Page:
That makes Star Trek more like a movie franchise like Mission: Impossible or Alien, where different directors would come in with their own stamp.
All Star Trek shows have to address a timeline now
Thanks to Kurtzman’s own 2009 Star Trek movie, there are now multiple timelines in Star Trek. Spock (Leonard Nimoy) tried to use red matter to save the Romulan sun, but ended up going back in time and starting the separate “Kelvin timeline.” Like Discovery, Picard is back in the Prime timeline.
“We are in the Prime timeline,” Kurtzman said.
That makes sense. Picard never existed (at least not yet) in the Kelvin timeline, so this series would follow The Next Generation in the Prime timeline. However, it also follows the events of the Romulan sun explosion. Picard deals with the aftermath of the event.
“Events from the Kelvin timeline impacted Picard, but if you look at that movie, the destruction of Romulus was in the Prime timeline,” Kurtzman said. “It is what enabled the Kelvin timeline jump to happen. So that is very consistent with canon.”
This Star Trek is more for new Trekkers
If every Star Trek show can be different, there could conceivably be the ultimate die hard Trekker show that’s completely impenetrable to anyone who hasn’t seen every episode of every series. That’s not Picard though. Although it will be rewarding to Next Generation fans, they want new Trekkers to enjoy it too.
“Many of us have very deep, longstanding relationships to Star Trek,” Goldsman said. “Our storytelling came from watching Star Trek, the original series or the original series in syndication or later iterations. So that’s really important to us. We are Star Trek fans. We also believe that Star Trek is a universal communication. We admire it the way fans admire it with those kinds of aspirations for it. So we wanted to show, and you’ll tell us whether we succeeded or not, to be equally enjoyable for us if we were to watch it and for you who had never seen an episode. So we relied on the things that we think made good storytelling: drama, character, conflict, loss, yearning, the things that move us through our days. And those things are not unique to Star Trek by any means. So given the gift of Patrick Stewart and this cast, we would tell a story that we hoped would resonate with anyone, and Star Trek became the vehicle for which we could do that.”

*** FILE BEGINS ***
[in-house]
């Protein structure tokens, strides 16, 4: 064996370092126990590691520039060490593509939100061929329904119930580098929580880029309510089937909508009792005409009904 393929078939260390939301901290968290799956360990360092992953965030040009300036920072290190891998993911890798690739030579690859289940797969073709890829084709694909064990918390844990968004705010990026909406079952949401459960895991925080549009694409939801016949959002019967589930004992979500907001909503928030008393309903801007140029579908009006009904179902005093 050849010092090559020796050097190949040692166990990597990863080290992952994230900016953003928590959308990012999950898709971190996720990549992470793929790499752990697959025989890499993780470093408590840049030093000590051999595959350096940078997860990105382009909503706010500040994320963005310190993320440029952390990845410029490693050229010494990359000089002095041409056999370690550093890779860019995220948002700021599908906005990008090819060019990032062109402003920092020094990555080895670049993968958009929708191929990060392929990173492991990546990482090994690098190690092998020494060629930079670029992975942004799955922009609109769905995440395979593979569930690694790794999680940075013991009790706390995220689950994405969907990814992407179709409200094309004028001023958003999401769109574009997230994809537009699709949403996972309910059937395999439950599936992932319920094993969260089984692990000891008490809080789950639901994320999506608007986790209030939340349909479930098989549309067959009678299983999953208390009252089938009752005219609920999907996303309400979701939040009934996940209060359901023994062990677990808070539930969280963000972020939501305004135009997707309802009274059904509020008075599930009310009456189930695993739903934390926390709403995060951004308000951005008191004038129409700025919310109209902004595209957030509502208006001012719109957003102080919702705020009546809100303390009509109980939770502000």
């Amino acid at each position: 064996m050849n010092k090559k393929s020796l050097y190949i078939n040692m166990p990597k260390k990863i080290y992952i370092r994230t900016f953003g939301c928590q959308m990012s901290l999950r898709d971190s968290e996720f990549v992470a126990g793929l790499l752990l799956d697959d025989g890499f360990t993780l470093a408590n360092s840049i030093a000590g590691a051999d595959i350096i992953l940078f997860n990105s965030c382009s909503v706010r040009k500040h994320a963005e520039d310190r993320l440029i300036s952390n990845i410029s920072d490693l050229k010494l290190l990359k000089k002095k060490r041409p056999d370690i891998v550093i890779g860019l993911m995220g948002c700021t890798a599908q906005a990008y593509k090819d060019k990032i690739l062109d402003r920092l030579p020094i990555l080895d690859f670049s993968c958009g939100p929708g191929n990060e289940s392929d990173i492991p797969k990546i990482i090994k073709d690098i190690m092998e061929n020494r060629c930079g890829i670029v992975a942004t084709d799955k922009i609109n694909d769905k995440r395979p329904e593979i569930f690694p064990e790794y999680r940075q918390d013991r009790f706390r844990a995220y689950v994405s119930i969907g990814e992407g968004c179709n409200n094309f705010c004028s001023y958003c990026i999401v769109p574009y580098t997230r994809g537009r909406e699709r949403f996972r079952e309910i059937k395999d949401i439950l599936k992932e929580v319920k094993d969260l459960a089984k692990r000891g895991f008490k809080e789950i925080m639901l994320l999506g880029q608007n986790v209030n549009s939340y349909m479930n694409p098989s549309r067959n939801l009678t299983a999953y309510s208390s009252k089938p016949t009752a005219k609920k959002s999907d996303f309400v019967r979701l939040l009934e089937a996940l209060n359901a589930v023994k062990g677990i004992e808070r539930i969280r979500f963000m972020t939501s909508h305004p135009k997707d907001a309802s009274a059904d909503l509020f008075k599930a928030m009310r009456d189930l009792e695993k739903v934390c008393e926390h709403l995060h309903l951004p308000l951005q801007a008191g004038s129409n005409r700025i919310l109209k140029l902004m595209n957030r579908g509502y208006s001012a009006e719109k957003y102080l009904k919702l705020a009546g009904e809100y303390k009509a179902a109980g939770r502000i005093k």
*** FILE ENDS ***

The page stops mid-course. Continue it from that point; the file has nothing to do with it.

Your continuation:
That’s not to say Chabon didn’t try to get some uber nerdy Trek terminology in there.
“Sometimes I might try to slip a little in, and usually I was encouraged to take it back out, because it’s not meted very often,” Chabon said. “This series is very much character based and character driven. The technology that is represented in the show, we tried to make things as self-evident as we could, or as self-explanatory as we could. There is a huge storehouse of Star Trek technology already established that we could draw on, and I think in terms of actual technobabble, we didn’t really do it very often. Pretty light.”
Goldsman called out one of Chabon’s attempts. “Somebody says, ‘Engage the inertial dampers’ somewhere.”
Chabon denied it. “No, we didn’t shoot that,” he said.